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Clin Exp Dermatol. 2009 Jun;34(4):500-8. doi: 10.1111/j.1365-2230.2008.03133.x. Epub 2009 Apr 14.

High-dose squalene ingestion increases type I procollagen and decreases ultraviolet-induced DNA damage in human skin in vivo but is associated with transient adverse effects.

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1
Department of Dermatology, Seoul National University Boramae Hospital, Seoul, Korea.

Abstract

BACKGROUND:

Evidence for beneficial effects of squalene on ultraviolet (UV)-induced photoageing of the skin is lacking.

AIM:

To investigate whether squalene supplementation improves signs and molecular markers of photoageing in human skin in vivo.

METHODS:

In total, 40 female volunteers aged > 50 years received two different doses [13.5 g/day (low-dose group) and 27 g/day (high-dose group)] of squalene for 90 days. At baseline and at the completion of the study, facial wrinkles were measured using skin replicas. Skin samples were taken to compare type I procollagen and matrix metalloproteinase 1 mRNA levels by real-time reverse-transcriptase PCR, and for type I procollagen immunostaining. Skin samples were also taken 24 h after 2 x minimal erythema dose (MED) of UV irradiation before and after squalene intake to assess UV-induced thymine dimer formation and keratinocytic apoptosis.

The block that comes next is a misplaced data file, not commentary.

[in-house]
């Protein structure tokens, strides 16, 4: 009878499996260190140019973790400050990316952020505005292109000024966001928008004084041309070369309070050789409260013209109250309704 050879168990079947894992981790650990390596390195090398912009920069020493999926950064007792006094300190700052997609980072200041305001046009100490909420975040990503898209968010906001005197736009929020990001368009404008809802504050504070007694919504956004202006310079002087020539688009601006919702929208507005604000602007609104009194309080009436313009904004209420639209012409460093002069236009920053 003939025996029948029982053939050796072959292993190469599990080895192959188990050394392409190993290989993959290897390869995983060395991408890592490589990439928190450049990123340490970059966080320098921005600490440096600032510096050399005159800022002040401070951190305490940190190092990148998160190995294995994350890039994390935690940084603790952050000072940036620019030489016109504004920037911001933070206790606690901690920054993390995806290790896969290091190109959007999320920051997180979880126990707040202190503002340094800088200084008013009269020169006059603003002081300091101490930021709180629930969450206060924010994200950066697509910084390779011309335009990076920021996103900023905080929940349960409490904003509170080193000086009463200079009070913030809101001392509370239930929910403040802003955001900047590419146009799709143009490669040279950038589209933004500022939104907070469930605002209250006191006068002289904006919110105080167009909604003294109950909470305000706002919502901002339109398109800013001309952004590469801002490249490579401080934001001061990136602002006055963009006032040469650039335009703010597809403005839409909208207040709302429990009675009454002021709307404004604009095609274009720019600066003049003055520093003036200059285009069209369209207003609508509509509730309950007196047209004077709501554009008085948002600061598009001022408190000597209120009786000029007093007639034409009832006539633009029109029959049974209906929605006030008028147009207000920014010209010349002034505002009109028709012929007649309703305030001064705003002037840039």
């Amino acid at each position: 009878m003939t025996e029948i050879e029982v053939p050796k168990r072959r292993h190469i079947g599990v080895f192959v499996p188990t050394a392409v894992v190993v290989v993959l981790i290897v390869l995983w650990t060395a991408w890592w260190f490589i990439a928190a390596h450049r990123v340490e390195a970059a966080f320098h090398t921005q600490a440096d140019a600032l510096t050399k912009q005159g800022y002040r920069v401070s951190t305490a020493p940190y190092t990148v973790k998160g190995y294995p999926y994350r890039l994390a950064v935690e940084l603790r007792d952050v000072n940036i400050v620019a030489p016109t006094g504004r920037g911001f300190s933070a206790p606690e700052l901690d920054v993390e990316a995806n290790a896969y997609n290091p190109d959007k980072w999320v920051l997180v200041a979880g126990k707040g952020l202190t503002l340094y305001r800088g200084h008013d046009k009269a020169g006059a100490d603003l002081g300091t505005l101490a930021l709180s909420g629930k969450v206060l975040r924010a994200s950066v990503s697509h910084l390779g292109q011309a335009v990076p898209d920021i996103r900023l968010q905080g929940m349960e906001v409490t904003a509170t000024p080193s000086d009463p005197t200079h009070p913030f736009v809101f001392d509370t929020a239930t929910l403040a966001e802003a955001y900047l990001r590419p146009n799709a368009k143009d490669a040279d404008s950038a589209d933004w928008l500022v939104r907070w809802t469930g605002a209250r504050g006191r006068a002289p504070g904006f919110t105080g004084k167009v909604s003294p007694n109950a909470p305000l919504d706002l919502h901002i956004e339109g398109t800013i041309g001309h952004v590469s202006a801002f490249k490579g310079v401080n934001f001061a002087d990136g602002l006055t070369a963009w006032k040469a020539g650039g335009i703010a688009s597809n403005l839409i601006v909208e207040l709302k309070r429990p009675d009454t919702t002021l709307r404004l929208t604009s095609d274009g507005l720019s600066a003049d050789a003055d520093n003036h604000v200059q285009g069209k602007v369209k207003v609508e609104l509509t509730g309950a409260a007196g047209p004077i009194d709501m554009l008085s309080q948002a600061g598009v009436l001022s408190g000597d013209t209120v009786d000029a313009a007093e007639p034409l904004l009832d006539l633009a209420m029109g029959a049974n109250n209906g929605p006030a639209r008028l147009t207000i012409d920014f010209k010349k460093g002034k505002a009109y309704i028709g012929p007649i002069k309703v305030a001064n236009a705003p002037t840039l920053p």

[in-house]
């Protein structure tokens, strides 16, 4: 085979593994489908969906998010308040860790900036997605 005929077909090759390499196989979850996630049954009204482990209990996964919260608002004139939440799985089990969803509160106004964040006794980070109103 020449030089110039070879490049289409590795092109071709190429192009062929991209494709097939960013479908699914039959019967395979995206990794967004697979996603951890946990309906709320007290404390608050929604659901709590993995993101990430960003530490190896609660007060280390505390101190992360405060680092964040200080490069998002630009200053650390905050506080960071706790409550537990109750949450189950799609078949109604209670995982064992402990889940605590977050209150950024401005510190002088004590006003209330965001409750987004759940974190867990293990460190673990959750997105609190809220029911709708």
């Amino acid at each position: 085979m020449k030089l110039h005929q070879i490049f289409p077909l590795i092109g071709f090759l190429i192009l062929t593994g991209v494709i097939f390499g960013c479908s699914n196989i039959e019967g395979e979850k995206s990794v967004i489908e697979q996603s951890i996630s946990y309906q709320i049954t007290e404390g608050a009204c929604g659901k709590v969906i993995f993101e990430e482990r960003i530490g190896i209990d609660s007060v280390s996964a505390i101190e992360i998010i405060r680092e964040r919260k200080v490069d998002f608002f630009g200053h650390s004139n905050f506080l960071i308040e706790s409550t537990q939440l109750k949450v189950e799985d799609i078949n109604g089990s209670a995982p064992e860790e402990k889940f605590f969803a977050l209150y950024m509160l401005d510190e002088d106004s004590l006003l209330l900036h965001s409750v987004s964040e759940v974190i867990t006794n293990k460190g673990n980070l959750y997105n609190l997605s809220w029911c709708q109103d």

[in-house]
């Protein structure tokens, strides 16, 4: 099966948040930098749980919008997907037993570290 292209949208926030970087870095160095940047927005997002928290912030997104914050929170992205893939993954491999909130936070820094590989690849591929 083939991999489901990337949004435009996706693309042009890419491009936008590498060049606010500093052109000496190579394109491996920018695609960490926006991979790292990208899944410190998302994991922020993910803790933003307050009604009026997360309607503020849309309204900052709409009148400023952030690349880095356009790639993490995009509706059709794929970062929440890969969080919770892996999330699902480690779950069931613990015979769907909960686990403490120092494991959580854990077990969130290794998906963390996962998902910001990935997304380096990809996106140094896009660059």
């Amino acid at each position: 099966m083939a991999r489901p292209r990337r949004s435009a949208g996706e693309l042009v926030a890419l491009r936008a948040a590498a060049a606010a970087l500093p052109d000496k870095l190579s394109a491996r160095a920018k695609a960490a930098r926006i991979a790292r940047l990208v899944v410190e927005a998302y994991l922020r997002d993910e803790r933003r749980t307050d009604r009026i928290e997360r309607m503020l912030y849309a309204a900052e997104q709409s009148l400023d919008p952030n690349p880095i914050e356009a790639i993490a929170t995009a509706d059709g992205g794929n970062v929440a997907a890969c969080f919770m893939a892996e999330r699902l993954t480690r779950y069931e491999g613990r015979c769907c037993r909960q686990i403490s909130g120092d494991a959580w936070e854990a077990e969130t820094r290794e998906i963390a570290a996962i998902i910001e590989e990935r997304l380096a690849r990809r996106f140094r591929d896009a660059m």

RESULTS:

In total, 37 subjects completed the trial. Transient loose stool was experienced by 35% of volunteers in the low-dose group and 55% in the high-dose group. Facial wrinkles decreased significantly (P < 0.05) in the high-dose group, while procollagen type I mRNA levels and MED increased significantly in the low-dose group. Procollagen immunostaining tended to increase in both groups. Facial erythema decreased and pigmentation increased significantly in both groups. UV-induced keratinocytic apoptosis and thymine dimer staining were substantially reduced in both groups.

CONCLUSIONS:

Daily ingestion of 13.5 or 27 g of squalene per day resulted in antiageing effects in photoaged skin. However, in view of the frequent incidence of loose stool experienced by the subjects, the risk-benefit ratio of high-dose squalene supplementation is too high to recommend it for treating skin ageing.

[Indexed for MEDLINE]

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